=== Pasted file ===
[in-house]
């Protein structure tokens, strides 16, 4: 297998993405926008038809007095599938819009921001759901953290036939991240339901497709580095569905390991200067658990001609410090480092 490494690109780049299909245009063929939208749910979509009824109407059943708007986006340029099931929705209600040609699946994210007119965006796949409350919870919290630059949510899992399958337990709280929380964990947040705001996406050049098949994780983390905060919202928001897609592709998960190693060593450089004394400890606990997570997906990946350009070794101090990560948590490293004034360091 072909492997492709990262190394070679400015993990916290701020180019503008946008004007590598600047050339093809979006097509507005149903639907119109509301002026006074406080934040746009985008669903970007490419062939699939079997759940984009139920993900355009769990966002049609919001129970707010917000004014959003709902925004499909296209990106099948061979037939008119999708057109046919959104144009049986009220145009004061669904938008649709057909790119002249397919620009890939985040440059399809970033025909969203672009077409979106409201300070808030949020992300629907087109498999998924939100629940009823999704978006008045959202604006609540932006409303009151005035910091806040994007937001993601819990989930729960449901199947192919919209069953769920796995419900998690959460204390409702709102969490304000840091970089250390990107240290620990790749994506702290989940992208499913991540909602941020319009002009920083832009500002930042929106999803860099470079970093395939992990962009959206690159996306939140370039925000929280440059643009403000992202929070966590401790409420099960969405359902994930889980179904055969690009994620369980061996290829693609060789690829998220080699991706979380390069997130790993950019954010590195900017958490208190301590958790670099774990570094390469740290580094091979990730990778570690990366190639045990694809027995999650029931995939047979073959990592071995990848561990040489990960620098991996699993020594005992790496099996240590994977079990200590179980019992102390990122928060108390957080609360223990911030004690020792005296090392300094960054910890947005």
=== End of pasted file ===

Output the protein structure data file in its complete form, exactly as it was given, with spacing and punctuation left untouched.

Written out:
[in-house]
């Protein structure tokens, strides 16, 4: 297998993405926008038809007095599938819009921001759901953290036939991240339901497709580095569905390991200067658990001609410090480092 490494690109780049299909245009063929939208749910979509009824109407059943708007986006340029099931929705209600040609699946994210007119965006796949409350919870919290630059949510899992399958337990709280929380964990947040705001996406050049098949994780983390905060919202928001897609592709998960190693060593450089004394400890606990997570997906990946350009070794101090990560948590490293004034360091 072909492997492709990262190394070679400015993990916290701020180019503008946008004007590598600047050339093809979006097509507005149903639907119109509301002026006074406080934040746009985008669903970007490419062939699939079997759940984009139920993900355009769990966002049609919001129970707010917000004014959003709902925004499909296209990106099948061979037939008119999708057109046919959104144009049986009220145009004061669904938008649709057909790119002249397919620009890939985040440059399809970033025909969203672009077409979106409201300070808030949020992300629907087109498999998924939100629940009823999704978006008045959202604006609540932006409303009151005035910091806040994007937001993601819990989930729960449901199947192919919209069953769920796995419900998690959460204390409702709102969490304000840091970089250390990107240290620990790749994506702290989940992208499913991540909602941020319009002009920083832009500002930042929106999803860099470079970093395939992990962009959206690159996306939140370039925000929280440059643009403000992202929070966590401790409420099960969405359902994930889980179904055969690009994620369980061996290829693609060789690829998220080699991706979380390069997130790993950019954010590195900017958490208190301590958790670099774990570094390469740290580094091979990730990778570690990366190639045990694809027995999650029931995939047979073959990592071995990848561990040489990960620098991996699993020594005992790496099996240590994977079990200590179980019992102390990122928060108390957080609360223990911030004690020792005296090392300094960054910890947005």